The Doric Column
November 24, 1998
It was a decade ago now. My life-long friend, an outstanding family physician who had delivered hundreds of babies, studied the framed photograph hanging on the wall of my home office.
He knew of my interest in his profession, especially medical research. He also knew that my job was closely connected to pathology and that I had witnessed a kidney transplant by pioneering surgeon John Najarian and had written about it.
So maybe I was being unfair by asking him to tell me what he saw.
He continued to study the photograph as if he were back in a pathology lab at the University Medical School: a globular mass of flesh captured as it was being removed from another mass of flesh by hands in surgical gloves, with instruments glistening against the pale-blue backdrop. All in a soft, dream-like focus.
By and by he rendered his verdict. "It looks like an ovarian cyst," he said.
My spine stiffened. "An ovarian cyst!" I exclaimed. "That's my son, you idiot!"
I didn't really say that to my dear friend. But it hurts when one's magnificent offspring is mistaken for a cyst.
It was Robbie in the picture, or about half of his 9 pounds 6 ounces, the top half, bursting forth from his mom's retracted tummy, using her as a launching pad.
Some anxious minutes later (his mother's epidural block had worn off and she needed more anesthesia fast) I got to hold him while a nurse took his footprints. His eyes were open and I looked into them. They were the eyes of a dreamer.
Later I found a biblical passage I liked, pulled it out of context, and put it on the back of the photograph: "Behold, this dreamer cometh." Genesis 37:19.
The first time was a surprise, yet it wasn't.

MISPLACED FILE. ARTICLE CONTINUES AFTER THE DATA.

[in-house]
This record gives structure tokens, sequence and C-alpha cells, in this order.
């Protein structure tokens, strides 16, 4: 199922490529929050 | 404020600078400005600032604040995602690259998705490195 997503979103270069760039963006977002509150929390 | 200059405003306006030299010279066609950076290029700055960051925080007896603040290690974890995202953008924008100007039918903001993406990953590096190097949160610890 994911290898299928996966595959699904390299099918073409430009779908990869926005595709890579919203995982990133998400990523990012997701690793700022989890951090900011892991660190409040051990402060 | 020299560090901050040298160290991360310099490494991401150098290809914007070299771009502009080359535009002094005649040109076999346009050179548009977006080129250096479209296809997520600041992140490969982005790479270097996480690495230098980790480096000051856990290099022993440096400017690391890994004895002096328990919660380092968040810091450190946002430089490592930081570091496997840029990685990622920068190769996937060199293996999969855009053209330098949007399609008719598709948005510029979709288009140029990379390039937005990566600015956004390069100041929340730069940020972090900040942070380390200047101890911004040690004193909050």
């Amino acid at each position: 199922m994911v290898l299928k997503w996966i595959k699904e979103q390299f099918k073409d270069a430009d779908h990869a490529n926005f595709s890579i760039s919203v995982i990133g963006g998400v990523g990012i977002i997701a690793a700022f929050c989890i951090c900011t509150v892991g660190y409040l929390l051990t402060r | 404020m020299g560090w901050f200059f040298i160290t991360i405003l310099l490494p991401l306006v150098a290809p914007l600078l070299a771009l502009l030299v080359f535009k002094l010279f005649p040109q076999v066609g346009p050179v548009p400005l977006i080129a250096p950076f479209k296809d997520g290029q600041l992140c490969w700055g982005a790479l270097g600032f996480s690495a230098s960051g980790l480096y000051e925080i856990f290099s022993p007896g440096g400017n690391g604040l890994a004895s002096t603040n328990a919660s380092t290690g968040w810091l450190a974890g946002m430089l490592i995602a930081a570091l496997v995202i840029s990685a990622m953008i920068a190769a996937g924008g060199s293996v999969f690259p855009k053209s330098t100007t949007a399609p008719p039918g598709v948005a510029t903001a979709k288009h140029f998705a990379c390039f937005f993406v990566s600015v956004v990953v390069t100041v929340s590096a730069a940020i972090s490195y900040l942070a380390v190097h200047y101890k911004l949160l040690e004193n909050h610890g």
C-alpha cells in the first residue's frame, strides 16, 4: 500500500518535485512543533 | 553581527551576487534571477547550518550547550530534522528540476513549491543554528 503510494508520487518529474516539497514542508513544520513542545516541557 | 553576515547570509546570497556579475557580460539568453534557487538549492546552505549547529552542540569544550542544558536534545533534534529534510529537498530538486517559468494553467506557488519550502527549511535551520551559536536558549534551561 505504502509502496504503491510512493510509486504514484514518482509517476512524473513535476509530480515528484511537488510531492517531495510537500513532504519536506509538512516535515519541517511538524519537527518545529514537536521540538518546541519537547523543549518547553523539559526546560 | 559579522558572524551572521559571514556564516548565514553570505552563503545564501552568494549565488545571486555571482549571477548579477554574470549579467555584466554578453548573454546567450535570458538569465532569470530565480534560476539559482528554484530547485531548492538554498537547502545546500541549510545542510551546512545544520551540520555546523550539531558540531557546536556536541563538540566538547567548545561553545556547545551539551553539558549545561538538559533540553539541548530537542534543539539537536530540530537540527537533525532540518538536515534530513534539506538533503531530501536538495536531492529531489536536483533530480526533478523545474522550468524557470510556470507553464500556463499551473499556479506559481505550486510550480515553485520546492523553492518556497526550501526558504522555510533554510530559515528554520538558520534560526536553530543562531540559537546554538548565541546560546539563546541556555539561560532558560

It all began a couple of years ago. Robbie was 10 years old. One morning at breakfast his mother noticed that his jaw was twitching. She was going to call the doctor, but waited, and after 20 minutes it passed.
A couple months later I saw the twitching myself. Again at breakfast. Uncontrollable spasms, actually more of a rhythmic quaking of his jaw. He seemed confused when I asked him about it. "My jaw is shaky," he said. I could tell he was not quite there. He had trouble finishing his cereal. Something was wrong.
I sent him upstairs for a shower, expecting ... hoping that a shower would relax him and somehow end the inexplicable. I heard the shower start up and went about my work.
The scream, when it came, was a familiar one. I had heard it before when I would sneak up and pour cold water on his feet under the shower curtain. But I was downstairs.
The scream was followed by a thud. A bathtub emits a characteristic sound when someone falls in one, a deep, hollow reverberating sound.
As I raced up the stairs I knew what was happening, even though I had not consciously considered it, perhaps out of fear. I didn't want to know.